2. A portable alarm system, comprising: a portable base station, including an outer housing that encloses a processor, a power supply, and a communication interface configured to wirelessly communicate with a plurality of remote sensors; at least first and second remote sensors configured to wirelessly communicate to the communication interface of the portable base station, wherein the first remote sensor has a first identifier and the second remote sensor has a second identifier that is different from the first identifier; and said processor is configured to cause data to be transmitted to a monitoring station in response to receiving a communication from the first remote sensor and to cause data to be transmitted to a portable remote electronic device in response to receiving a communication from the second remote sensor.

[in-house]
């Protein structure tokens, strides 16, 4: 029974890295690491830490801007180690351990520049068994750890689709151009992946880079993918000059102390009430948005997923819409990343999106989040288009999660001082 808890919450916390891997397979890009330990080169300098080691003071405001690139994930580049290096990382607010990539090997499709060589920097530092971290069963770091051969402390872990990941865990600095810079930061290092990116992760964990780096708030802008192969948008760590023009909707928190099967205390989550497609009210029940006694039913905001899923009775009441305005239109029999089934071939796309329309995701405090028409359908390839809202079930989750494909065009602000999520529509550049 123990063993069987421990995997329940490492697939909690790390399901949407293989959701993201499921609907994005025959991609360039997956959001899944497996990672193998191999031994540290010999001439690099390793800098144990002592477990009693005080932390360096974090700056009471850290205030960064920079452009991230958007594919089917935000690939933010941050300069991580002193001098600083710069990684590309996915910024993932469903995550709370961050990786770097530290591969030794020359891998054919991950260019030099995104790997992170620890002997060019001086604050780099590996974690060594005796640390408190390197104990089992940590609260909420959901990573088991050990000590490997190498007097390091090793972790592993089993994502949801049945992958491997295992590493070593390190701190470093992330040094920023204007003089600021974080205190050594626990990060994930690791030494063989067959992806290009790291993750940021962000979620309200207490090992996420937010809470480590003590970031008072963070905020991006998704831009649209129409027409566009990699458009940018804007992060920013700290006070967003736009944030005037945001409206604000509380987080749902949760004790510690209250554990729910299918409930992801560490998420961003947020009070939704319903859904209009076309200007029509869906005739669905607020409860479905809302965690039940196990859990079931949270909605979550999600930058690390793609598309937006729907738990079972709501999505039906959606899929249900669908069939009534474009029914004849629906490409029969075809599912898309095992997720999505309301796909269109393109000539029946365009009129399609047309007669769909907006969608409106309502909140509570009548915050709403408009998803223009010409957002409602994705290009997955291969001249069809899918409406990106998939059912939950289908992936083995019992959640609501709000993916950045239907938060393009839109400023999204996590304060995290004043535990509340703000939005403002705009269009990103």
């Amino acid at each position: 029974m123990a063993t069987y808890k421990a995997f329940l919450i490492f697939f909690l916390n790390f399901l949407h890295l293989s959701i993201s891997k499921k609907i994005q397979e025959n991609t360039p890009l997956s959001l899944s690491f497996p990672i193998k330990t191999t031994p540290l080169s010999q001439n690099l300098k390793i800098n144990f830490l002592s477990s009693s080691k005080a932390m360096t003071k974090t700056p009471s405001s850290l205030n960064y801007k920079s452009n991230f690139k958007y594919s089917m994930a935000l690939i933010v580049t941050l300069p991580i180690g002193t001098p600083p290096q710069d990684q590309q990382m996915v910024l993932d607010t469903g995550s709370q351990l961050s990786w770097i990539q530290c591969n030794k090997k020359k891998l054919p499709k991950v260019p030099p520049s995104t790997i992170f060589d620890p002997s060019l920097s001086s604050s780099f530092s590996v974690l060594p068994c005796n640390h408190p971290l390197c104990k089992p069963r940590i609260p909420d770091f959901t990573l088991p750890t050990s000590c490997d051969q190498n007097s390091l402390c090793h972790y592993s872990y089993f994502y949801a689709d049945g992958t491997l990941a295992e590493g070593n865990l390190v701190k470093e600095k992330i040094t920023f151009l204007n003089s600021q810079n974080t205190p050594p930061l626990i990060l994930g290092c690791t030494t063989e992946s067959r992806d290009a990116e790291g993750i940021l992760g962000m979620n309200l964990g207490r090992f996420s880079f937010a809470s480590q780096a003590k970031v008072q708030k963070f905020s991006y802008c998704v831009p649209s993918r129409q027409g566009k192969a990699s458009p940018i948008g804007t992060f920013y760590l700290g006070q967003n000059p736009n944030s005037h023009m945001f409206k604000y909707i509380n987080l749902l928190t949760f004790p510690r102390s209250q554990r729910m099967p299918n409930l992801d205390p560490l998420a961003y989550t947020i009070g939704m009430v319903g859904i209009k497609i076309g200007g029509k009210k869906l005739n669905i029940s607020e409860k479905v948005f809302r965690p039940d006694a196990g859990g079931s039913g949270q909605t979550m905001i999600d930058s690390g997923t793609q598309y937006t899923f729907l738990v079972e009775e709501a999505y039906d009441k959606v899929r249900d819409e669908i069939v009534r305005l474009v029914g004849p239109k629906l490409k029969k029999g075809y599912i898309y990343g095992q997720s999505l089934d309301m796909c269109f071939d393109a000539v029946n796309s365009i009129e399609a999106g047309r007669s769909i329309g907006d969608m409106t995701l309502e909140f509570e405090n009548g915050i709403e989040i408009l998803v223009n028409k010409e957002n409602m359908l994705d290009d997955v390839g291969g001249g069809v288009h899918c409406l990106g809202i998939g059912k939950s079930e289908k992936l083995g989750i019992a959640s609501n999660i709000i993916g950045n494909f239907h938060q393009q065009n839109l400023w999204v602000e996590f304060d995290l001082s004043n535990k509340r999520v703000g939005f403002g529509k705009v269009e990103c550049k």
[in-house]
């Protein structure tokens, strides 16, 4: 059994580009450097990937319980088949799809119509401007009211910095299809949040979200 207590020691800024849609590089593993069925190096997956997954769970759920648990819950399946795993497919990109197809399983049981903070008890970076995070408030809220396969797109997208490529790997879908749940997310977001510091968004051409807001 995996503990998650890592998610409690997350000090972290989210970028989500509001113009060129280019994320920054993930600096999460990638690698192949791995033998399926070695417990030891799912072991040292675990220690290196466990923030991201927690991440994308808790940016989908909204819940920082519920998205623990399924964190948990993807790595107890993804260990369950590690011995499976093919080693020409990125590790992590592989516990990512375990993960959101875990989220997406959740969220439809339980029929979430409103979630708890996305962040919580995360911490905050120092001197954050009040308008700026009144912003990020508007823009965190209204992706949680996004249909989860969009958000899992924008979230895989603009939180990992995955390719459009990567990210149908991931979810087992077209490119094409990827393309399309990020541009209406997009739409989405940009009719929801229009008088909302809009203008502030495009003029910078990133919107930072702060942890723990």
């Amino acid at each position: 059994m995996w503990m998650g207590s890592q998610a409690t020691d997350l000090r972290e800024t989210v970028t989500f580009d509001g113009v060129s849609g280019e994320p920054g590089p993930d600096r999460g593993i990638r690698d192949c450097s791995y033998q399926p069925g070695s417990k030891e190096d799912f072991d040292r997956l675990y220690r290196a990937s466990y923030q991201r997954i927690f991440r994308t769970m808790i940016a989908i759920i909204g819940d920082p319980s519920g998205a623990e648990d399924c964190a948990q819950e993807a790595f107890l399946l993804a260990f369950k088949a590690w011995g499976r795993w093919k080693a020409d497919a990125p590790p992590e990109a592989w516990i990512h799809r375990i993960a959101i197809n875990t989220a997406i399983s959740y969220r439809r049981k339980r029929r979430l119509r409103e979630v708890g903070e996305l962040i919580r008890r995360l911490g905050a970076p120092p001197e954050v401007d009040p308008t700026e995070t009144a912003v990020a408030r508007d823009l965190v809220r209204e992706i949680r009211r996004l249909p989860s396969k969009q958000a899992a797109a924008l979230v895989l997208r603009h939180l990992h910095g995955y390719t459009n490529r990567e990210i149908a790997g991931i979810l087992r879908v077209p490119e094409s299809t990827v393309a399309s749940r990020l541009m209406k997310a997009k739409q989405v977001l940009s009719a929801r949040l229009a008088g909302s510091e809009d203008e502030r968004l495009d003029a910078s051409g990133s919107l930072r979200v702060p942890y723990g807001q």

Description



CROSS-REFERENCE TO RELATED APPLICATIONS

[0001] This application is a continuation application that claims the benefit of U.S. application Ser. No. 14/711,297 filed May 13, 2015 which claims priority to U.S. Application No. 61/992,606, filed on May 13, 2014. The entire disclosures of the above applications are incorporated herein by reference.

FIELD

[0002] The present disclosure relates to portable alarm systems.

BACKGROUND